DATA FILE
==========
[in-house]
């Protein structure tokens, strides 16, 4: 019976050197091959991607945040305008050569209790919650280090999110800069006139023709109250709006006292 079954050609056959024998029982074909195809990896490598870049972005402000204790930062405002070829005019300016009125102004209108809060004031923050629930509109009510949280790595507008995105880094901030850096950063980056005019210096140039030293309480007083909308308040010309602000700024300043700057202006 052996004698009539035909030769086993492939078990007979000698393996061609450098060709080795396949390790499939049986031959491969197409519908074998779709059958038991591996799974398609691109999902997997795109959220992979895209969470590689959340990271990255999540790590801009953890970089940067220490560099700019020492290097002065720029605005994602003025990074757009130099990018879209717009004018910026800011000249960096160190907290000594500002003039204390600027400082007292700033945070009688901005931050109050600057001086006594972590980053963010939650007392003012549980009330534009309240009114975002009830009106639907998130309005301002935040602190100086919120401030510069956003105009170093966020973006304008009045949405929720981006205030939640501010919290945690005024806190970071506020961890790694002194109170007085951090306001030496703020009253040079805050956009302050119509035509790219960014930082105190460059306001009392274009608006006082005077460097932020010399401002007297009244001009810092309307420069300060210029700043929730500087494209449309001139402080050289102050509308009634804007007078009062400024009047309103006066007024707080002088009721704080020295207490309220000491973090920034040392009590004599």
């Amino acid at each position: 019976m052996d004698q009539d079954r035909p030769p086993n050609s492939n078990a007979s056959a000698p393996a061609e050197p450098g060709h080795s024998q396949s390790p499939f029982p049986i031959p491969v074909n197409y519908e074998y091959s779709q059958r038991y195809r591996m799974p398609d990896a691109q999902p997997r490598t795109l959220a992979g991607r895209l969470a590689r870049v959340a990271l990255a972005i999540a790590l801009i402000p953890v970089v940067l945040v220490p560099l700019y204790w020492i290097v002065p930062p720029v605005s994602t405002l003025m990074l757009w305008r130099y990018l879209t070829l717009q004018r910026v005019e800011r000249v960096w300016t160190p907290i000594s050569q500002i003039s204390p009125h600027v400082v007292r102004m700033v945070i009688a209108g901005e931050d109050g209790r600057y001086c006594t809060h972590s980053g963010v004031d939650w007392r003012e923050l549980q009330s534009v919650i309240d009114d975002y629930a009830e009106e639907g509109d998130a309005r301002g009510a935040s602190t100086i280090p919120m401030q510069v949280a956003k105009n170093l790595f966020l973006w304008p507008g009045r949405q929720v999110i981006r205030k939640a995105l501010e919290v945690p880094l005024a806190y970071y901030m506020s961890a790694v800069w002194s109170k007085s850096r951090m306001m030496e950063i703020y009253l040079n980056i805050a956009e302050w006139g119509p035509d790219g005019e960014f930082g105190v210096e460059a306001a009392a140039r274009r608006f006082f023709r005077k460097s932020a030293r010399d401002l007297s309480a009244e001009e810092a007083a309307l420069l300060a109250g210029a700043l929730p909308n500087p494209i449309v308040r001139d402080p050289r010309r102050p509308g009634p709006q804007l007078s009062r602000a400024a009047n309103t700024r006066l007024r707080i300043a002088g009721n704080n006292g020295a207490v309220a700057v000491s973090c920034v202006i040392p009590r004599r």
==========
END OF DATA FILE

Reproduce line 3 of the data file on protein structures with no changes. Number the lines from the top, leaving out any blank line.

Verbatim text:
């Amino acid at each position: 019976m052996d004698q009539d079954r035909p030769p086993n050609s492939n078990a007979s056959a000698p393996a061609e050197p450098g060709h080795s024998q396949s390790p499939f029982p049986i031959p491969v074909n197409y519908e074998y091959s779709q059958r038991y195809r591996m799974p398609d990896a691109q999902p997997r490598t795109l959220a992979g991607r895209l969470a590689r870049v959340a990271l990255a972005i999540a790590l801009i402000p953890v970089v940067l945040v220490p560099l700019y204790w020492i290097v002065p930062p720029v605005s994602t405002l003025m990074l757009w305008r130099y990018l879209t070829l717009q004018r910026v005019e800011r000249v960096w300016t160190p907290i000594s050569q500002i003039s204390p009125h600027v400082v007292r102004m700033v945070i009688a209108g901005e931050d109050g209790r600057y001086c006594t809060h972590s980053g963010v004031d939650w007392r003012e923050l549980q009330s534009v919650i309240d009114d975002y629930a009830e009106e639907g509109d998130a309005r301002g009510a935040s602190t100086i280090p919120m401030q510069v949280a956003k105009n170093l790595f966020l973006w304008p507008g009045r949405q929720v999110i981006r205030k939640a995105l501010e919290v945690p880094l005024a806190y970071y901030m506020s961890a790694v800069w002194s109170k007085s850096r951090m306001m030496e950063i703020y009253l040079n980056i805050a956009e302050w006139g119509p035509d790219g005019e960014f930082g105190v210096e460059a306001a009392a140039r274009r608006f006082f023709r005077k460097s932020a030293r010399d401002l007297s309480a009244e001009e810092a007083a309307l420069l300060a109250g210029a700043l929730p909308n500087p494209i449309v308040r001139d402080p050289r010309r102050p509308g009634p709006q804007l007078s009062r602000a400024a009047n309103t700024r006066l007024r707080i300043a002088g009721n704080n006292g020295a207490v309220a700057v000491s973090c920034v202006i040392p009590r004599r």